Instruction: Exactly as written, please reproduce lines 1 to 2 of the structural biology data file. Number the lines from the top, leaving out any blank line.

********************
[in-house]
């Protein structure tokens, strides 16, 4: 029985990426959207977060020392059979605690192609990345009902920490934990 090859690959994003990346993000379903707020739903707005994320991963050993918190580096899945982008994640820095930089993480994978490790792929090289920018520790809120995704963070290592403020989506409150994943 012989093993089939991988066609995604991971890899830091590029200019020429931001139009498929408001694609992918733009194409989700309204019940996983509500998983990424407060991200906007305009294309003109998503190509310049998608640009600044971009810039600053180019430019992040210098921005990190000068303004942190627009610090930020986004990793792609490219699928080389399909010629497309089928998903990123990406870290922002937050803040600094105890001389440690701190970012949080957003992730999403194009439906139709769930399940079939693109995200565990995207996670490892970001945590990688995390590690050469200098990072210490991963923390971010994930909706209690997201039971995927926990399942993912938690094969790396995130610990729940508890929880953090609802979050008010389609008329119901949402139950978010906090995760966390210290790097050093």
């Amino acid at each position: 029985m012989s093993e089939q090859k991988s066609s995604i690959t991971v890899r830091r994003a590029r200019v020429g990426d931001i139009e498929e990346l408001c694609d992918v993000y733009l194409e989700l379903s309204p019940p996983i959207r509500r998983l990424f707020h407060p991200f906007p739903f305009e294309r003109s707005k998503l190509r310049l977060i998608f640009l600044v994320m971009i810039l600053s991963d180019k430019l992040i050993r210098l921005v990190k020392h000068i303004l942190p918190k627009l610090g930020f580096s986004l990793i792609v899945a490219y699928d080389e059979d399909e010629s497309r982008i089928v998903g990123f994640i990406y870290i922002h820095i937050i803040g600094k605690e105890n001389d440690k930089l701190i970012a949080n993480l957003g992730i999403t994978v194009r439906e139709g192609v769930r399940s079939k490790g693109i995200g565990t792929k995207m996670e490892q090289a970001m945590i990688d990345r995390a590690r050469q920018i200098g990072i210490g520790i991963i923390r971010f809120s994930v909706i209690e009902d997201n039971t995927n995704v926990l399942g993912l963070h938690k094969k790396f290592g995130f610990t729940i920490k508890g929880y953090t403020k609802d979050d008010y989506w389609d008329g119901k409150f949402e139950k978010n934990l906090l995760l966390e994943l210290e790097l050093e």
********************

[in-house]
């Protein structure tokens, strides 16, 4: 029985990426959207977060020392059979605690192609990345009902920490934990 090859690959994003990346993000379903707020739903707005994320991963050993918190580096899945982008994640820095930089993480994978490790792929090289920018520790809120995704963070290592403020989506409150994943 012989093993089939991988066609995604991971890899830091590029200019020429931001139009498929408001694609992918733009194409989700309204019940996983509500998983990424407060991200906007305009294309003109998503190509310049998608640009600044971009810039600053180019430019992040210098921005990190000068303004942190627009610090930020986004990793792609490219699928080389399909010629497309089928998903990123990406870290922002937050803040600094105890001389440690701190970012949080957003992730999403194009439906139709769930399940079939693109995200565990995207996670490892970001945590990688995390590690050469200098990072210490991963923390971010994930909706209690997201039971995927926990399942993912938690094969790396995130610990729940508890929880953090609802979050008010389609008329119901949402139950978010906090995760966390210290790097050093």